Monday, 29 September 2014

The politics of public debt - Wolfgang Streek

Just came across this paper by Wolfgang Streek, The Politics of Public Debt, finishing in a palpable sense of rage directed at the Fed:

Does this sound outlandish? Consider the current state of the distributional game in the United States, a country that, unlike Ukraine or China, is still considered a democracy by many. According to Emmanuel Saez, in 2010, the Year Two after the crisis, at a time of high unemployment and record public debt, 93% of all income gains in the US, i.e., almost the entire amount by which the national income increased , went to the top one per cent of the income distribution. What is more, the top 0.01%, about 15,000 households, received more than  a third, 37%, of those income gains (Saez, 2012).31  There is no reason not to call this an asset stripping operation of epic dimensions perpetrated by a tiny minority benefitting, among other things, from the deepest tax cuts in history. Why should the new oligarchs be interested in their countries’ future productive capacities and present democratic stability if, apparently, they can be rich without it, processing back and forth the synthetic money produced for them at no cost by a central bank for which the sky is the limit, at each stage diverting from it hefty fees and unprecedented salaries, bonuses and profits as long as it is forthcoming –  and then leave their country to its remaining devices and withdraw to some privately owned island?

Thursday, 11 September 2014

The European Repo Market, the FTT and Moscovici, new Tax Commissioner

The European repo market was last in the news when the Commission issued its FTT proposals last year in February.  France, through the voice of the new Tax Commissioner Pierre Moscovici, then Minister of Finance, immediately questioned the inclusion of the European repo market in the FTT plans:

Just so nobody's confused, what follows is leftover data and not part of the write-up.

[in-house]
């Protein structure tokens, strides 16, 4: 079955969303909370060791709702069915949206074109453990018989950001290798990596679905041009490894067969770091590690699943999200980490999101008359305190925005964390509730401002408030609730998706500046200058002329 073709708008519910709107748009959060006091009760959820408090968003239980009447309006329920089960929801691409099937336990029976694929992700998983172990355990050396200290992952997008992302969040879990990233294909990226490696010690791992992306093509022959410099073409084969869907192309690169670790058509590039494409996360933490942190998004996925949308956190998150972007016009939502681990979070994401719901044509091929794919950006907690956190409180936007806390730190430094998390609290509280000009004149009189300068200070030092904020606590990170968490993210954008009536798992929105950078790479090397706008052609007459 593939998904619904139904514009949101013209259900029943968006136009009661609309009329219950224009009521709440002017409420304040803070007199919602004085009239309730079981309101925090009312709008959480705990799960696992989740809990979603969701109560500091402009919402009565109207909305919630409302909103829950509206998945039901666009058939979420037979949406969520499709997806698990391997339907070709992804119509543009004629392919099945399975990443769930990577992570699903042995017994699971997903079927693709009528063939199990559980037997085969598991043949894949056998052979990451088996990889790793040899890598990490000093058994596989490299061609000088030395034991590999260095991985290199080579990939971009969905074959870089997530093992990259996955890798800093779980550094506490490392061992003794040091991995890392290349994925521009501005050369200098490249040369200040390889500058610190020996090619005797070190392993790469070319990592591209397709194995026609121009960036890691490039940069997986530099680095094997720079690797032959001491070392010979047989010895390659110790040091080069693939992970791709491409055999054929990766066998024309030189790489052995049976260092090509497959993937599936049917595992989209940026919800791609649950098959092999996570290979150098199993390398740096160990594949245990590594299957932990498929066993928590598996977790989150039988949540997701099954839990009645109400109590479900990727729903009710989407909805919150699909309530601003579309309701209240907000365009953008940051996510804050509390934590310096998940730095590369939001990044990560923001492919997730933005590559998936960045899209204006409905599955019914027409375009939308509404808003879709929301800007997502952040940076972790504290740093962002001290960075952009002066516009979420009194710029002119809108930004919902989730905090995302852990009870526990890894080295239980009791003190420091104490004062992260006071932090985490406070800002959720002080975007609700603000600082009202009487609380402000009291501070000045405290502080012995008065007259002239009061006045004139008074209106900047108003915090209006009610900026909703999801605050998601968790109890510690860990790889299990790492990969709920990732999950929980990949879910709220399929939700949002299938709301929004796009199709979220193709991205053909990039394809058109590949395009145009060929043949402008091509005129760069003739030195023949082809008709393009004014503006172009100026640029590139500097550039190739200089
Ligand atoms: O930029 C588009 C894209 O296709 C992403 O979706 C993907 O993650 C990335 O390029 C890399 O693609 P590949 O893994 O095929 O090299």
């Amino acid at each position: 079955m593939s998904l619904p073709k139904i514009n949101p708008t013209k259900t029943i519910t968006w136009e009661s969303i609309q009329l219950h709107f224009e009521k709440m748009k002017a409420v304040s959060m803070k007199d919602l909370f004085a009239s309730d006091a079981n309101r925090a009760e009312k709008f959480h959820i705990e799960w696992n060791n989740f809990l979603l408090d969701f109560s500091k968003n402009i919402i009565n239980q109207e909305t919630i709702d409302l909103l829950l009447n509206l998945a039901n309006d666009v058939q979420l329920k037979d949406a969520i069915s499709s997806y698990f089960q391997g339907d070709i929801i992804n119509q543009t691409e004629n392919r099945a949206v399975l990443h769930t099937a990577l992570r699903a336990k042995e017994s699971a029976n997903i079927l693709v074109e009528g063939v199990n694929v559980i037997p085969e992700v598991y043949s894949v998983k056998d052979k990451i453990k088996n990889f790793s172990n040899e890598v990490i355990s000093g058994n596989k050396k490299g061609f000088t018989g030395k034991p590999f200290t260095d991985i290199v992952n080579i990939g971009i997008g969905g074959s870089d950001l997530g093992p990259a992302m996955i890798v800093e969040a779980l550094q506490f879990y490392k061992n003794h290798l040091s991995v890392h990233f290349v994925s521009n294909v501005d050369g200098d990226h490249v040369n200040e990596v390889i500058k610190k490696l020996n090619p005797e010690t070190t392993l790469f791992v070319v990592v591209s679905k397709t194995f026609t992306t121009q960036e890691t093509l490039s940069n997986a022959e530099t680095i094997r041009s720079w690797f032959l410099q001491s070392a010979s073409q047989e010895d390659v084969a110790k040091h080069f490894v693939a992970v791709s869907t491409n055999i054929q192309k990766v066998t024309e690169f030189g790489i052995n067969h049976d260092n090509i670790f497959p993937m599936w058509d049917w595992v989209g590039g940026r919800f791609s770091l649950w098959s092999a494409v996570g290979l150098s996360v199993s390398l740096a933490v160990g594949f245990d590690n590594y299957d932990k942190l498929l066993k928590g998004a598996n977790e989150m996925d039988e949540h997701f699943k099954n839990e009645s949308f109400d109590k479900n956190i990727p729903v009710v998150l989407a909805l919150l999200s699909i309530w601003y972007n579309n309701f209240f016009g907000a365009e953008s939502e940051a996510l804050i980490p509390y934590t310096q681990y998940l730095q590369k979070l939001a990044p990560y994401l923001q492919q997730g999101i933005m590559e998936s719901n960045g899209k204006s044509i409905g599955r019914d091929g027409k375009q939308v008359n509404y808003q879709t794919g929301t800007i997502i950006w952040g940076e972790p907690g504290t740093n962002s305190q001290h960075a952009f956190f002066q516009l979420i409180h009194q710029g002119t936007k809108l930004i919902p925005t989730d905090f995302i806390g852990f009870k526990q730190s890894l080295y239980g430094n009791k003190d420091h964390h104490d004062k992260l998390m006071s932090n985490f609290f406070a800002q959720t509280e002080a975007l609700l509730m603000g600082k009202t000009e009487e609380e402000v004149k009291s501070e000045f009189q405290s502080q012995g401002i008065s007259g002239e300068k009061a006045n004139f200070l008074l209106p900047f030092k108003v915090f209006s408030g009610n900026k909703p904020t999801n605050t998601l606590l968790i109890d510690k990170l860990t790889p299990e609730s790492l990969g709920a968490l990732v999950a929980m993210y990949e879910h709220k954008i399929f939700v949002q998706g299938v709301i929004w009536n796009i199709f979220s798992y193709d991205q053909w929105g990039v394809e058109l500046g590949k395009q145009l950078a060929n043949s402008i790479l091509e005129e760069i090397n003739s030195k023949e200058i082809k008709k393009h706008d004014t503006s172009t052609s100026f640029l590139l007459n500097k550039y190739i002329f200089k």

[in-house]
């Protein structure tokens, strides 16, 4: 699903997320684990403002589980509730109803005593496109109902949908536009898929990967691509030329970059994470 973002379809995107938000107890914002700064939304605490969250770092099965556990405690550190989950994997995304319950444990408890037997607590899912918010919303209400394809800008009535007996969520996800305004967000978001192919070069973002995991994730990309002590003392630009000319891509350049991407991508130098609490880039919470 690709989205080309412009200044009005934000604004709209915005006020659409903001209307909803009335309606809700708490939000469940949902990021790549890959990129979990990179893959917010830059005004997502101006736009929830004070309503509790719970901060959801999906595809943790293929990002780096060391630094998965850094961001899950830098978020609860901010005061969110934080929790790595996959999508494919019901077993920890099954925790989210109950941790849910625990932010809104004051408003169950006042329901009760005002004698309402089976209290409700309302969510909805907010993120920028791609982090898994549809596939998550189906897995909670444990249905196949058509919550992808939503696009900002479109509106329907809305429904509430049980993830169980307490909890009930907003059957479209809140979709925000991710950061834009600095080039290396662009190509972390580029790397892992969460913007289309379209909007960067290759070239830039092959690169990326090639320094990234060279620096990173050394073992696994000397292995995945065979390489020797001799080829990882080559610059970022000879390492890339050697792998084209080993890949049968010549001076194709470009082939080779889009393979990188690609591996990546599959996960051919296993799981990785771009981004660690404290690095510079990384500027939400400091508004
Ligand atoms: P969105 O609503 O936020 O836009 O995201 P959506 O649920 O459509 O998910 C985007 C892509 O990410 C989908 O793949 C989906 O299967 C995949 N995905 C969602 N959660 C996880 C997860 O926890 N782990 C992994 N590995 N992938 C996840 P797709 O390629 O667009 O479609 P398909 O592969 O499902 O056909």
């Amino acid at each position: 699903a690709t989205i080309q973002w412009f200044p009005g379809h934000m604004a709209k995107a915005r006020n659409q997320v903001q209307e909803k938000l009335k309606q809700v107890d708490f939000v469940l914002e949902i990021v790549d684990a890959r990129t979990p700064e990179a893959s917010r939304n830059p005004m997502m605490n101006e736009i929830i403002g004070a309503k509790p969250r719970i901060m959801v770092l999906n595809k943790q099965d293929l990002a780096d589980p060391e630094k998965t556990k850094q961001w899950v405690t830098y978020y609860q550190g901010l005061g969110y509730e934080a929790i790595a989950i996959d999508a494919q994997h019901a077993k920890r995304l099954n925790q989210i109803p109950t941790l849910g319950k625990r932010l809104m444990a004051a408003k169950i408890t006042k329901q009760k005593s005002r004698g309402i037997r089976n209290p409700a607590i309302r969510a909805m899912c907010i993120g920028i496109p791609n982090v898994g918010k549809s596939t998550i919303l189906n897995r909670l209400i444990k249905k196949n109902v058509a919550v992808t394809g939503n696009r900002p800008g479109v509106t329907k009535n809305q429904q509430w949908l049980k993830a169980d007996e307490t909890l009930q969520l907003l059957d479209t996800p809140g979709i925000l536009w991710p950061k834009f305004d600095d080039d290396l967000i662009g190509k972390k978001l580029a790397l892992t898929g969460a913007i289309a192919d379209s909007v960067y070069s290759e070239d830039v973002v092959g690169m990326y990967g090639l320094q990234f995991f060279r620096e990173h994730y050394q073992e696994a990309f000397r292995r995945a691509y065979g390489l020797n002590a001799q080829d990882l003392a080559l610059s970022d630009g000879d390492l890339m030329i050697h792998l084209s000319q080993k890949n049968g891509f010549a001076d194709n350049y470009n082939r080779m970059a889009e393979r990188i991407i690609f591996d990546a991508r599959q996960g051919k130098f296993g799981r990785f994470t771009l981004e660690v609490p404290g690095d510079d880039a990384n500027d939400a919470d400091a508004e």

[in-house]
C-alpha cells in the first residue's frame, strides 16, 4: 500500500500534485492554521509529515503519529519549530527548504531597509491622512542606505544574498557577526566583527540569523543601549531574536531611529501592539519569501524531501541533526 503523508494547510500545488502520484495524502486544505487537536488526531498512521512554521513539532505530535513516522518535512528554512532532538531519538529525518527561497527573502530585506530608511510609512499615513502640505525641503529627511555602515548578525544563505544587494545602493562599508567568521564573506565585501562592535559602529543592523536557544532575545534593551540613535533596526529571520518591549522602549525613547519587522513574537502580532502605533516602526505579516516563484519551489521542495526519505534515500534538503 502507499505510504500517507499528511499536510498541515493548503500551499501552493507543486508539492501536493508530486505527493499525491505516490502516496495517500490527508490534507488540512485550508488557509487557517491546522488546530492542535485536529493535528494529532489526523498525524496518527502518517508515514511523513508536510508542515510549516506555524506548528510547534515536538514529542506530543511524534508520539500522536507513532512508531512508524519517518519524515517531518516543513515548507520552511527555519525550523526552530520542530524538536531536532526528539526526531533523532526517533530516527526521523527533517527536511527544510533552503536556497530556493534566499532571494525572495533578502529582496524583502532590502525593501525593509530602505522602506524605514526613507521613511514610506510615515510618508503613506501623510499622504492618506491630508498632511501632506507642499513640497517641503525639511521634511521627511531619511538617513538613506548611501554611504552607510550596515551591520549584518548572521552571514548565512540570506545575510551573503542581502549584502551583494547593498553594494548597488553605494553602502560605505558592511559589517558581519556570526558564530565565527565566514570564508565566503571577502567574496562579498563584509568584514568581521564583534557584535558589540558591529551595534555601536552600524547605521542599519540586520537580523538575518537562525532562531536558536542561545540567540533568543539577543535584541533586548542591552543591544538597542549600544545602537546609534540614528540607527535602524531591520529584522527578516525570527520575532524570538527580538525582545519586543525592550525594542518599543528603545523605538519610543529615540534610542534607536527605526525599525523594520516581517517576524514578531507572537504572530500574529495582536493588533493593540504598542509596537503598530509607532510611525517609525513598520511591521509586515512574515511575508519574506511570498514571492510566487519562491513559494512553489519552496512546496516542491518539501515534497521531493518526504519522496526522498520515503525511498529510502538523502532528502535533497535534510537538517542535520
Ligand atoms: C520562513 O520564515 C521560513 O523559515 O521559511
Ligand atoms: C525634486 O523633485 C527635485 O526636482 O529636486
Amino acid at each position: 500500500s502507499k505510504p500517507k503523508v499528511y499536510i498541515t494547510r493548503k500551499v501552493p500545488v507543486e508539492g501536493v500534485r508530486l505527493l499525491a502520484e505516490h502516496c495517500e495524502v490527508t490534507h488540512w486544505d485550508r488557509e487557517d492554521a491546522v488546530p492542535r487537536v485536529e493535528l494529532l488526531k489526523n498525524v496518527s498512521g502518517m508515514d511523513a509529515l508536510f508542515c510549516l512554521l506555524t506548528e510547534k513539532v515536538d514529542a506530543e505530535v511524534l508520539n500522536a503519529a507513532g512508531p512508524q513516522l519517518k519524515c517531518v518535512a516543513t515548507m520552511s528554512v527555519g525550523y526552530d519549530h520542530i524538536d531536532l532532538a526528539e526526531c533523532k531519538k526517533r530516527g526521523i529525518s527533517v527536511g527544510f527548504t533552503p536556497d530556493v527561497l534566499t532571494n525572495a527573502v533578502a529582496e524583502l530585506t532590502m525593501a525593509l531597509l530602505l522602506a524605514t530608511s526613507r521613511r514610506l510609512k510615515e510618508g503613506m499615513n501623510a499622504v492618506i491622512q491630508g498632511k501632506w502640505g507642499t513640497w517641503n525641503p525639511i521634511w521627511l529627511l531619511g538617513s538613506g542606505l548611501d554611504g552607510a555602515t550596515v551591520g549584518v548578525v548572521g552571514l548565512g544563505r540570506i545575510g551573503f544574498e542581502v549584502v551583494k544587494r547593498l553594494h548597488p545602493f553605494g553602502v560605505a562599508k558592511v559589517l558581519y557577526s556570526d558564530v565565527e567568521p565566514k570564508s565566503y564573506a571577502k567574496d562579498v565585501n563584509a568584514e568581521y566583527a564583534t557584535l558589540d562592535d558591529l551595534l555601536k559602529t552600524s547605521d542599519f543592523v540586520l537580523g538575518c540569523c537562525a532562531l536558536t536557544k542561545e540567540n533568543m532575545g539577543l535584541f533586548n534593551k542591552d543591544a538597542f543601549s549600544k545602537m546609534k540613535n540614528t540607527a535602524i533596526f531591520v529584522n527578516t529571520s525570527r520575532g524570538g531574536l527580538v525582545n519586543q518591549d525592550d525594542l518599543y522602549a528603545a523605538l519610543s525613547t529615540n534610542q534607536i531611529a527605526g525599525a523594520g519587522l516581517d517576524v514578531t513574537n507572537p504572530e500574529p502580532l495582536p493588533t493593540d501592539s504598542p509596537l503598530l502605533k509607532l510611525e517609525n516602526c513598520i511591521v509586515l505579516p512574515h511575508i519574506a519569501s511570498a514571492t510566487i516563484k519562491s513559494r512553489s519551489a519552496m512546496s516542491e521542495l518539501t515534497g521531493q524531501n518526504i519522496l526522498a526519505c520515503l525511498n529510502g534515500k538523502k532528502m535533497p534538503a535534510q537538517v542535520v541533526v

To include such [repo] transactions will simply pose a major risk to the functioning of the credit market.

Yet it turns out that  the European repo market is European but in name.

Consider the membership of the European Repo Council (ERC), the private lobby that champions the interests of the repo market players in Europe. Of its 75 members in September 2014, 19 sit on the European Repo Committee, the governing board of the ERC.  Eleven of these – five headquartered in the EU - are on the FSB’s 2013 list of Globally Systemically Important Banks (G-SIBs). 

Table 1 Membership of the European Repo Committee, September 2014
Societe Generale (Newedge), Deutsche Bank, Unicredit
Caixabank, Bankia, Intesa Sanpaolo, Commerzbank
UBS, HSBC, Credit Suisse, Barclays

JP Morgan, Goldman Sachs, Citigroup


Nomura, Daiwa

 The ‘European’ repo market captures the systemic footprint of global banks headquartered in Europe and elsewhere. Its growth has been driven by what Haldane called the ‘collective migration’ of bank business models to interconnected, leveraged, high-yield trading activities. 

Monday, 1 September 2014

SFP vs Reverse Repos vs Fed bills

Remember the fuss around the Fed's RRP change of heart earlier this month?

According to the Treasury Borrowing Advisory Committee, the Fed could have chosen a different sterilization approach: it could have issued its own debt instruments or extended the Supplemental Financing Program, a misnomer for  the Treasury playing at central banking (issuing Tbills for sterilization purposes, for which banks pay in reserves that are held by the Treasury at the Fed).

For TBAC, a committee that brings the Treasury in dialogue with powerful market players (zerohedge calls it the Supercommittee that Really runs America), identified several criteria:

To sum up, the criteria can be grouped in:

- liquidity effects (for Tbills)
- institutional constraints (debt ceiling)
- shadow banks' access to Fed (the 'portable' reserve creation)
- theoretical (ideological) concerns with central bank independence.

Missing from that list is displacing the private repo market...